“It’s easy to jump into taking action that you’ll later regret,” she says. “If you can, sleep on it. When we sleep, our memories from the day are processed and moved from our emotional to our narrative mind. We can then think about them and make decisions using the intelligent part of our brain rather than our ‘fight or flight’ limbic system.”
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Sylvia Tillmann is a provider of Tension and Trauma Releasing Exercises. She says our innate bodily reaction of shaking or trembling in immediate response to trauma and bad news should be encouraged rather than suppressed.
“We’ve been socialised out of it,” she laments. “We perceive tremors as weakness, something embarrassing, or even as illness.
“Shaking after a stressful or traumatic event is good for us as tremors enable a disrupted nervous system to bring body and mind back into balance, finalising the stress response. It’s an innate and very natural reaction. We should trust our body wisdom.”
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Conversely, our response to bad news may not always be as instant, or as visible, as a case of the shakes. Geraldine Joaquim, a clinical hypnotherapist, advises being prepared for a delayed reaction.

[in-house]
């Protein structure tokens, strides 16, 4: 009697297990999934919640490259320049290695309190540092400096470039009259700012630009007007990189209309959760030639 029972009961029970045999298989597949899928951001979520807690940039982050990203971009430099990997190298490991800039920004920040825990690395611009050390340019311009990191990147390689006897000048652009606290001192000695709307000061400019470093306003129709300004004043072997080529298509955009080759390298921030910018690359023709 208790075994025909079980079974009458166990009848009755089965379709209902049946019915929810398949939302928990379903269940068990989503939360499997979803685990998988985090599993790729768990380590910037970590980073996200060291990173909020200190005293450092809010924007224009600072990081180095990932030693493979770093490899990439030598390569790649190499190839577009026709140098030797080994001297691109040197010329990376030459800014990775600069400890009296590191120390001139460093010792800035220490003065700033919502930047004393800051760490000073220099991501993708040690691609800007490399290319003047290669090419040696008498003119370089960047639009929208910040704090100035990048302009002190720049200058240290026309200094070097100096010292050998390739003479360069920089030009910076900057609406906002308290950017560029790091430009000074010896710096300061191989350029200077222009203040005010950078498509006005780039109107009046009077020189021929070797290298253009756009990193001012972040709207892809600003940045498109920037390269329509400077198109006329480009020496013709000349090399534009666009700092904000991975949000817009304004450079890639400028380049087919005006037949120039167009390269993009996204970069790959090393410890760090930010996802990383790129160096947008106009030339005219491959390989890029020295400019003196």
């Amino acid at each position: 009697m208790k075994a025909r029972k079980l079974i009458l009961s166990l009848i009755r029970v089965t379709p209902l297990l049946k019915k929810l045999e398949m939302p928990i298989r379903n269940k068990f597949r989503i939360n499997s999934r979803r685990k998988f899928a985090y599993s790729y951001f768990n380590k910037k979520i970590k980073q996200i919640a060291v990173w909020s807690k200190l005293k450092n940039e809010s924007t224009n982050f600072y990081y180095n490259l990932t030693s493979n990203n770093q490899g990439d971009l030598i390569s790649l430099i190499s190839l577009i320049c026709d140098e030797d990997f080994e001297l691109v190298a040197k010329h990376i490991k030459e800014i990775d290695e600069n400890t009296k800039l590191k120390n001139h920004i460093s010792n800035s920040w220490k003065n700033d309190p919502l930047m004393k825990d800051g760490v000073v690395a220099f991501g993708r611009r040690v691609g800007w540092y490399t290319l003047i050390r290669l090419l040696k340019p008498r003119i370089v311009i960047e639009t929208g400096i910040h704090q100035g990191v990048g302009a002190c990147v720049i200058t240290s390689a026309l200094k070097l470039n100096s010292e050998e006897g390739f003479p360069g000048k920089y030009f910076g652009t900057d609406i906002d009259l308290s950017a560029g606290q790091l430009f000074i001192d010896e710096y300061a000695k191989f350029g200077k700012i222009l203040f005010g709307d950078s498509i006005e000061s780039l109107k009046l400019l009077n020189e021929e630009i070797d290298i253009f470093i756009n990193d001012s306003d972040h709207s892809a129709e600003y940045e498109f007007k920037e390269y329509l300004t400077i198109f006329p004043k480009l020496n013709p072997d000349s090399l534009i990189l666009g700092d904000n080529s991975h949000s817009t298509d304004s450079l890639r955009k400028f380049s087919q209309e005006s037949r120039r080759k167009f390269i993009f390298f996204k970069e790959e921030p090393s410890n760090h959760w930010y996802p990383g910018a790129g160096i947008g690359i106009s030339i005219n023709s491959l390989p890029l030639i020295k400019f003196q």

“It might seem that you take it all in in the moment, but afterwards is when maybe the tears or emotion come because it just takes a little while to filter through,” she says. “Recognise that you don’t always have to keep soldiering on, and allow yourself some self-compassion.”
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Finally, psychologist and wellbeing consultant Lee Chambers advises reaching out to friends and family for support, or finding professional help.
“It’s easy to internalise things and fall into your own unhealthy coping mechanisms,” he says. “Recognise the value of positive social support when you’ve had bad news – expressing the negative emotions that come with it enables us to take ownership of them, and begins the process of being more self compassionate and kind to ourselves.”
Image: Priscilla du Preez
Main image: Roman Kraft